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Re: Spec needed for 3000 psi concrete

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Why not design with 2500psi & avoid all this upset?
Chuck Utzman, P.E.

Dennis Wish wrote:


The information I provided came from the testing lab inspector who reviewed the spec supplied by the concrete company. He called me before our weekly meeting yesterday morning to tell me that the spec supplied to him was not acceptable. He looked through my general notes and all I specify is the strength and the requirement for special deputy inspection (the testing lab inspector), which I guess was not enough. He provided me with the weight of the concrete, the mix ratio (but no mention of aggregate size) and the maximum time and temperature that it can remain in the truck before placement occurs. If you think this is sufficient, then I will write it up as a memo to the GC to pass on to the concrete company but I believe that I should have something in the spec as to how the testing lab will test the mix and whether or not a slump test is required. I don’t think certification by the concrete company is sufficient if the inspector has already nixed the mix (pun intended).


What do you think? BTW, Randy Collier sent me a spec they us in Louisiana that we can modify and it is a very complete spec. I’ve sent it on to the inspector so that he can make modifications to it as he sees fit. I’d planned to use this modified spec to send to the GC. It is similar to a Masterspec specification that is specific to Baton Rouge area – rather complete.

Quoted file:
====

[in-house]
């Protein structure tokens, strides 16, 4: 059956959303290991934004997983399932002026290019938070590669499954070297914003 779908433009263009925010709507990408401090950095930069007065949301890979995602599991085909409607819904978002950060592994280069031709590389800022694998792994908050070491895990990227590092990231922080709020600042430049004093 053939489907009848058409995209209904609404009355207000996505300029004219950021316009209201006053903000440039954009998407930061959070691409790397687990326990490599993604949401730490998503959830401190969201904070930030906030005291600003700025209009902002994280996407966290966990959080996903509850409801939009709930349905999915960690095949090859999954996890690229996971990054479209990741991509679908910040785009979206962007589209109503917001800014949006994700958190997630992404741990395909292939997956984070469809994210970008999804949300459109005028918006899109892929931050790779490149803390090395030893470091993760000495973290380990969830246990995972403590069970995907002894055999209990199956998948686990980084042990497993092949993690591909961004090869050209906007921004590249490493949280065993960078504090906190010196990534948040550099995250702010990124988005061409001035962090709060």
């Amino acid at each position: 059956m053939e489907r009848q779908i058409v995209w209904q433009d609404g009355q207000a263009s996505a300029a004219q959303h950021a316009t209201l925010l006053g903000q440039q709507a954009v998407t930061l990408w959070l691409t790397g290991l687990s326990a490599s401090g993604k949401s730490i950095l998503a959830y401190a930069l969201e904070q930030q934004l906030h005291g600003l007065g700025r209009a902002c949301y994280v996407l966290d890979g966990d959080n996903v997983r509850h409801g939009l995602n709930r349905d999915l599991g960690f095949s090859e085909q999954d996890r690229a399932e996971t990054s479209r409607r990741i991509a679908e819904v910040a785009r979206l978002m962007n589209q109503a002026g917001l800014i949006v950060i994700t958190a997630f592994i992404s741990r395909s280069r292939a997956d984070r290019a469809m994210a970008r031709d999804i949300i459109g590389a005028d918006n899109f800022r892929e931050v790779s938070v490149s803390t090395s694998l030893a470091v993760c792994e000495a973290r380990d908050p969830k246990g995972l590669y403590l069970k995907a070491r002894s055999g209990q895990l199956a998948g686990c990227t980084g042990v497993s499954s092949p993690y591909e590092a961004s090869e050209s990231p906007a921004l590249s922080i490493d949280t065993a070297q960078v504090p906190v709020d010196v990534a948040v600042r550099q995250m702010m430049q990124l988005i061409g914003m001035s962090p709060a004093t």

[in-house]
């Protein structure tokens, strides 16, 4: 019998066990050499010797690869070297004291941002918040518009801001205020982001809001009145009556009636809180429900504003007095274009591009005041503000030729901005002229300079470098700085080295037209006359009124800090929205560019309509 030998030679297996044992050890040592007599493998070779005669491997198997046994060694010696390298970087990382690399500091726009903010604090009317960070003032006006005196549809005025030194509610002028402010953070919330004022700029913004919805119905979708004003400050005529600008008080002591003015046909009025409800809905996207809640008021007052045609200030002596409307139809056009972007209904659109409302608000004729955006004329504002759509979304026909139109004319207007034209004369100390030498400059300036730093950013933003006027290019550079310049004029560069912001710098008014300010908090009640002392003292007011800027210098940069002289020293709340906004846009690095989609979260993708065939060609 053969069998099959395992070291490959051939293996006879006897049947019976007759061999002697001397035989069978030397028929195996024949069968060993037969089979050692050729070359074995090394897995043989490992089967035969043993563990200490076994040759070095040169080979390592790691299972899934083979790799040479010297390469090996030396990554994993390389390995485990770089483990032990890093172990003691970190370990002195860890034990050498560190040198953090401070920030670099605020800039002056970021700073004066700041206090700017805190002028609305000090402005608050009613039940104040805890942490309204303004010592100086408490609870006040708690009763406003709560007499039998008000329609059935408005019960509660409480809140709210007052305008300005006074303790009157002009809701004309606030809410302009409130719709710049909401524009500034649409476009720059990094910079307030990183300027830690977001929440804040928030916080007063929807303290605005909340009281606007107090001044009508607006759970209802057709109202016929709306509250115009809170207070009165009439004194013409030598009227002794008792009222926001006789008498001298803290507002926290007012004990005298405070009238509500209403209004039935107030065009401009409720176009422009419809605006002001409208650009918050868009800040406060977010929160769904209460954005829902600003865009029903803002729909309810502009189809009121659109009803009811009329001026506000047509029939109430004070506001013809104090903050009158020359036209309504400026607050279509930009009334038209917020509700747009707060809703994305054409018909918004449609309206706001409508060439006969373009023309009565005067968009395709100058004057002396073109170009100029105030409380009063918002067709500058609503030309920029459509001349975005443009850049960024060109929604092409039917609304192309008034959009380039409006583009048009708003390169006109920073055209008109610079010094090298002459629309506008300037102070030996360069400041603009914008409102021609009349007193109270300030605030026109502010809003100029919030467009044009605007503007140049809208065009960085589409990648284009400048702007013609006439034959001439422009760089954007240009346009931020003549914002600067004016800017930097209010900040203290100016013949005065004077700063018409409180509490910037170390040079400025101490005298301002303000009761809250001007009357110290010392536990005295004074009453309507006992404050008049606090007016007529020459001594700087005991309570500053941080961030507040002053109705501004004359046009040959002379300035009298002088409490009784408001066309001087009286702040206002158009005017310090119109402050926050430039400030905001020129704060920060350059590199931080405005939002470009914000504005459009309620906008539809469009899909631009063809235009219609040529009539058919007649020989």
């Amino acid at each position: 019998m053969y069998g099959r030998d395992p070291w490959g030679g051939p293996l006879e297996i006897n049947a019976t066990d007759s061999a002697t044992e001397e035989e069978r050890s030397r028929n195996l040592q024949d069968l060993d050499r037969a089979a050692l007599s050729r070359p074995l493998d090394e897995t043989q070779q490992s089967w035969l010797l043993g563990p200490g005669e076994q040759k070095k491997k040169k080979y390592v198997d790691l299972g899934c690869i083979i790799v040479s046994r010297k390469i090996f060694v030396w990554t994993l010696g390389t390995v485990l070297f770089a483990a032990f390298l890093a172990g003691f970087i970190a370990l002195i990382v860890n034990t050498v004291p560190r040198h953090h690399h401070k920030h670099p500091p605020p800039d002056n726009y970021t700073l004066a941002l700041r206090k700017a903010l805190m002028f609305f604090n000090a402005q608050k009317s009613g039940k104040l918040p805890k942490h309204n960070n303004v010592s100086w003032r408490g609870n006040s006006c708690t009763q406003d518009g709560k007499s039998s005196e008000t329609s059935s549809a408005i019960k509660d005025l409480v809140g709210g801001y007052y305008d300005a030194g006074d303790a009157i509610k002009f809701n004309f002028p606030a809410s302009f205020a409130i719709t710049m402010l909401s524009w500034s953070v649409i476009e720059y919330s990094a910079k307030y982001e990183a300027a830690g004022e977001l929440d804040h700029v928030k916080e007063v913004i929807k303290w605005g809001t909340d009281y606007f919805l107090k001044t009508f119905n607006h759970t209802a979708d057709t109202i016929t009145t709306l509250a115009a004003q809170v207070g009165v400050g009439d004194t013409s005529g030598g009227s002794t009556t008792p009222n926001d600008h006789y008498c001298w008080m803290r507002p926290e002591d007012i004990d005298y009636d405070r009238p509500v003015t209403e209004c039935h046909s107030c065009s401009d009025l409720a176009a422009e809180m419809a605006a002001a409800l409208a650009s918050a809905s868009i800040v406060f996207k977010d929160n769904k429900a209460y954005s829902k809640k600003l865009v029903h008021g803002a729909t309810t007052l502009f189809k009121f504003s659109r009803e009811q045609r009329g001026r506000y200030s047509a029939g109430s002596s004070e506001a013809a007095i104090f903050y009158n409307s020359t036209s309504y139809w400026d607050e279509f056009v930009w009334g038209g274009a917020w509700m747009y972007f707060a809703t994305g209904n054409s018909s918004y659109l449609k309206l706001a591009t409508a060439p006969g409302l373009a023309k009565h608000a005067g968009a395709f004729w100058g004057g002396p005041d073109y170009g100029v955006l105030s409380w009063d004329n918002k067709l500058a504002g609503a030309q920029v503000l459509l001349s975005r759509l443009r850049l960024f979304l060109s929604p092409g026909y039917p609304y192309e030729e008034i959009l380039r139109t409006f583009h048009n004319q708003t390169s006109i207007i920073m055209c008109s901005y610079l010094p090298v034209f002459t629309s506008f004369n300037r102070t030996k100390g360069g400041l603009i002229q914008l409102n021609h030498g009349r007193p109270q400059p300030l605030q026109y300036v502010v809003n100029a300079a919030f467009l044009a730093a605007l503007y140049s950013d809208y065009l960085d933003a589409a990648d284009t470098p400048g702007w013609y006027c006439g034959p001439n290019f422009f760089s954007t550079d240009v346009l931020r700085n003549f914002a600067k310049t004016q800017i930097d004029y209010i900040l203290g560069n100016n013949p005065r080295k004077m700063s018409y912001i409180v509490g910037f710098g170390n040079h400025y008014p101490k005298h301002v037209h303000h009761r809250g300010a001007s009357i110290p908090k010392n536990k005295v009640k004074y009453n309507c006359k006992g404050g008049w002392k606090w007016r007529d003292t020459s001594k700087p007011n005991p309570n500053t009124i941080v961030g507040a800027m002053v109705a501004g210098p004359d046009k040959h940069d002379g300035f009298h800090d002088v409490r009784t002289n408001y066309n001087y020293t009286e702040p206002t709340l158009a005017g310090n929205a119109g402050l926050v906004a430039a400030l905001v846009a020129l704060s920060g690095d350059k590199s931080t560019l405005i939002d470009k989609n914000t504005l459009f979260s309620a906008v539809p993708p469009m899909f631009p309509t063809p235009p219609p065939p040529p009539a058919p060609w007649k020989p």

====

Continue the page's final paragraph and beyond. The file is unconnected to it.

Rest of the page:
The Architect had assembled a specifications book but I did not provide any information on structural other than my own General Notes and Observation requirements. Should I have the inspector modify the full Cast-In-Place Concrete Section 0300 requirements and pass these along to the GC?


You know, I don’t recall having to be this specific on such a small job when doing retrofits years ago. I have even had to resolve the problems the GC and the steel company had in setting the frame (delivered fully welded including the base plates) on the erection pads (over the anchor bolts) and under the concrete lintel (existing). I gave them a number of suggestions including field welding the base plates or hanging the frame before the erection pads were placed if the city would allow it. I just don’t think I should have had to spend this much time solving a construction methods issue.


What do you think?

BTW, we need to catch up some time soon.

Best regards to you and Linda


Dennis S. Wish, PE

California Professional Engineer

Structural Engineering Consultant



-----Original Message-----
From: Nels Roselund, SE [mailto:njineer(--nospam--at)]
Sent: Friday, October 08, 2004 8:13 AM
To: seaint(--nospam--at)
Subject: Re: Spec needed for 3000 psi concrete




For most small projects, I specify the strength I want and other characteristics, and then require that the concrete supplier submit a design along with evidence [a record of previous tests] that the proposed mix meets the specified criteria.  For a major project, I have had a concrete consultant associated with a testing lab design the mix using materials from the supplier's bins for in-lab testing of the design.




Nels Roselund
Structural Engineer
South San Gabriel, CA

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